Xtro (1982) is… well, just watch it

When the credits start and you see the same name, in this case, Harry Bromley-Davenport, for the producer, director, writer, and composer roles it is traditional in psychotronic circles to brace yourself for impact. In the case of this sci-fi horror fever dream, it won’t do you any good, as its wanton disregard for explaining itself to the likes of its audience means you are just not going to be ready for this face-thumper.

“what if “Alien” but somehow far, far worse?”


The basic story is relatively sane: Sam (Philip Sayer) and his son Tony (Simon Nash) are playing with their dog outside a country house when Sam gets sucked into a crack in the universe. This makes Tony a little bit “off” and makes things with his Mum, Rachel (Bernice Stegers) tricky as she thinks Sam did a legger so is now dating Joe (Danny Brainin). Something then gets spat out of another crack in reality, attacks two people in a car, and impregnates a third person who gives birth to Sam. He then turns up, igniting superpowers in Tony, and a hilarious love-triangle comedy-of-misunderstanding ensues.

In hindsight, this sequence is still confusing.


That misunderstanding, as you would expect, involves a series of outlandish deaths, inexplicable mindpowers, and freakish nightmare sequences. Think Oscar Wilde doing The Twilight Zone, with a heavy helping of Lovecraftian dread and an incredibly 80s budget-movie setting. Just with far more body horror and domestic drama than you would expect to hang around in the same room together.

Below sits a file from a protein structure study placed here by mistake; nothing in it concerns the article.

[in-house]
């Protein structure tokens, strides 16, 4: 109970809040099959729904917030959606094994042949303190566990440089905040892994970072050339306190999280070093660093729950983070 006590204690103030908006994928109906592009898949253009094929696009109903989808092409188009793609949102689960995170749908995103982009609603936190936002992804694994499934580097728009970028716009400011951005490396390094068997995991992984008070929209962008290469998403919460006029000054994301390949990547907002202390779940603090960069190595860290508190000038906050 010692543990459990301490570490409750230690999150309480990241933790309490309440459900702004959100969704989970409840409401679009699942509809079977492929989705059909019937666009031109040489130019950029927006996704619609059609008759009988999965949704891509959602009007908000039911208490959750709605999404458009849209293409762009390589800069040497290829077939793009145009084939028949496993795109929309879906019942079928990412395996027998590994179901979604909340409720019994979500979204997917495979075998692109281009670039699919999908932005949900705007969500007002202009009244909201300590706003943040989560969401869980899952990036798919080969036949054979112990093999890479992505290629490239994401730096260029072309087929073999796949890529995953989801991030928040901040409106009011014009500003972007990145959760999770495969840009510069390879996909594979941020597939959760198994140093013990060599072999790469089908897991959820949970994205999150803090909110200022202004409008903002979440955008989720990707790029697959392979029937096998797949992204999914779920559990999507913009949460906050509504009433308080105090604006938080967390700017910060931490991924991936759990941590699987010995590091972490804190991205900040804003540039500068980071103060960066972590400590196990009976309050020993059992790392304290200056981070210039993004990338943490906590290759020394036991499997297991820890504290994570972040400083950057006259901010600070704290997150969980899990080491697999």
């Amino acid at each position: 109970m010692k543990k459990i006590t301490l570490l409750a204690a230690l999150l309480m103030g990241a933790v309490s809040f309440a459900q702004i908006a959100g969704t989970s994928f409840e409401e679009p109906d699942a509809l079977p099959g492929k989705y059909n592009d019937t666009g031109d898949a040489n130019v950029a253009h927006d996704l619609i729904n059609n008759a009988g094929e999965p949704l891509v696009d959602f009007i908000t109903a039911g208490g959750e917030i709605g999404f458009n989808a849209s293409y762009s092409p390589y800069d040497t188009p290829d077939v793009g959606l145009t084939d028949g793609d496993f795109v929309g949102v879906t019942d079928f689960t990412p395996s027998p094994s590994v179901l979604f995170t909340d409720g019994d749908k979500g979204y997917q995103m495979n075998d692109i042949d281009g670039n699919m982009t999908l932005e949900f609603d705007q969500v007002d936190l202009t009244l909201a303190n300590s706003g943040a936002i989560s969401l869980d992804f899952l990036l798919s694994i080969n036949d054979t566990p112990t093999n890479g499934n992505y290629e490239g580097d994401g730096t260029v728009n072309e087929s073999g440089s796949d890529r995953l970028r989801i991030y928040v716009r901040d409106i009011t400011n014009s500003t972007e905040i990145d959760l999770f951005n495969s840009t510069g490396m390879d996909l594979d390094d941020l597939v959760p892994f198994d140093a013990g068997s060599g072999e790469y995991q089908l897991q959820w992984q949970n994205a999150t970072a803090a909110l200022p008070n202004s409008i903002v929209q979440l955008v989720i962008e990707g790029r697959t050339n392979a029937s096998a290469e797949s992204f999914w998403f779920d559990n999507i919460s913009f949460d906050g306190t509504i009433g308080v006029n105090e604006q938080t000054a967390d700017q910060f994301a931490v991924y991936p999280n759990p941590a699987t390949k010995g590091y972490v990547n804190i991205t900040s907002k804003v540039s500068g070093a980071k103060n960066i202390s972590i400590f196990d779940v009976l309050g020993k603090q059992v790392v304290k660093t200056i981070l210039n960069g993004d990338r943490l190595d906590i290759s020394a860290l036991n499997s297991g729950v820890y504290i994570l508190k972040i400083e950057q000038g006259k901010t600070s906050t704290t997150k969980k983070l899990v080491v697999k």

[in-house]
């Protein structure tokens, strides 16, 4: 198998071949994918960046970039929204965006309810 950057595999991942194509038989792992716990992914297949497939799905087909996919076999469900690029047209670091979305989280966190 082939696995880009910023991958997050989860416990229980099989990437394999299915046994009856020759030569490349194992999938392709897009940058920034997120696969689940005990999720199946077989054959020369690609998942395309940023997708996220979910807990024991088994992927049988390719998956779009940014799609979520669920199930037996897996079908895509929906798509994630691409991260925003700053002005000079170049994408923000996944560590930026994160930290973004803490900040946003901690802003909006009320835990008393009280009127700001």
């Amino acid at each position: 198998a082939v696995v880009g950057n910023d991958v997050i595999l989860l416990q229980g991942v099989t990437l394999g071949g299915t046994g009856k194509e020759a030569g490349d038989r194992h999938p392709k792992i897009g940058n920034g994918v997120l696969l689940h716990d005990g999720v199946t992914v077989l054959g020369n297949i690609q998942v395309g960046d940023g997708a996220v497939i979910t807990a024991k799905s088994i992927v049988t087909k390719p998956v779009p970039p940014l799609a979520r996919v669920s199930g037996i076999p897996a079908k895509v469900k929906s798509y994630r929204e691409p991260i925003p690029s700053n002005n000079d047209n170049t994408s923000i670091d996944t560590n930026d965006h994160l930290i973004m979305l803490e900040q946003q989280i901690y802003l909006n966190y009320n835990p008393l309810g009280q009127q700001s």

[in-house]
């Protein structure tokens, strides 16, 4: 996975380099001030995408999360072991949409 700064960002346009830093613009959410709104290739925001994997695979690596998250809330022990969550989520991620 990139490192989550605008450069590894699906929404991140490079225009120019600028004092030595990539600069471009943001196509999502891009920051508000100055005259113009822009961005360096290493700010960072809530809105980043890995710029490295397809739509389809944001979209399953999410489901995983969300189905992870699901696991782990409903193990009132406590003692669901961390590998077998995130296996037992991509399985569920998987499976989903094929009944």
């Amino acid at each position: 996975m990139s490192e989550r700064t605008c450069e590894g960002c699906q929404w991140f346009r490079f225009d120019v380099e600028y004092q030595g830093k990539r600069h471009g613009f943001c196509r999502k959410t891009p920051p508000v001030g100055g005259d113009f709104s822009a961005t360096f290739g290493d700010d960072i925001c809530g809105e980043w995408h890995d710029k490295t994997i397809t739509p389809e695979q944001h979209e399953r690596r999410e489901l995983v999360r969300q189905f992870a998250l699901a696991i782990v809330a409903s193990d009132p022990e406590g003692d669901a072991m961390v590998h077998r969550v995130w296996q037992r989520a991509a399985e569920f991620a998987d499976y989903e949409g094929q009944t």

Also, this bed is a health & safety nightmare

There might also be an alien invasion happening, or possibly some kind of extra-dimensional being having a lark, but by the point that turns up your guess as to what is happening is as good as mine. This isn’t to the film’s detriment, as you get an absolute sense of narrative progression and of it all making sense to someone. We aren’t let in on the actual story being told, so all we see are the results of what is possibly Sam’s journey.

“Let me taste your eyeballs!”


Also inexplicable, but in a bad way, are the accents on display. None of them are convincing in any way, including the British actors’ British accents. If this was a decision by the director then it’s kind of genius, if not then it’s the most utterly bizarre of coincidences.

“I’m not overacting, mummy. I’m not!”


Visually, it looks incredibly good for its obviously meager budget. There is some strong gore that stays onscreen just long enough to make you go “urgh! That’s horrible!”, although it’s too damn evocative to be off-putting to make it a gratuitous movie on that front. The rest of the time it either hides ropey effects with suitably low lighting and fast cuts or just gives a “weird this, innit” shrug as it leans into shots that could never look realistic anyway.

…just trust me, okay


The acting is passable, which is probably due to the director and half the cast being very new to their jobs. The tone is surprisingly nihilistic, mostly because things are kept flat and natural and there isn’t much upbeat about aliens/demons/whatever doing random kidnappings and atrocities on defenseless humans. On top of that, the music is just utterly pants.

“Did I leave the gas on?”

But for all its loose threads, dodgy edits, and overall cheapness, it’s a damn fun watch. To be more specific, it’s an amazing “what did I just watch?” as the viewer must decode each scene and throw around their own ideas. This nebulous storytelling, combined with the personal but low-key threat to a single family, and the solid effects kicks it from curiosity across the solid Treasure line.

The Raggedyman

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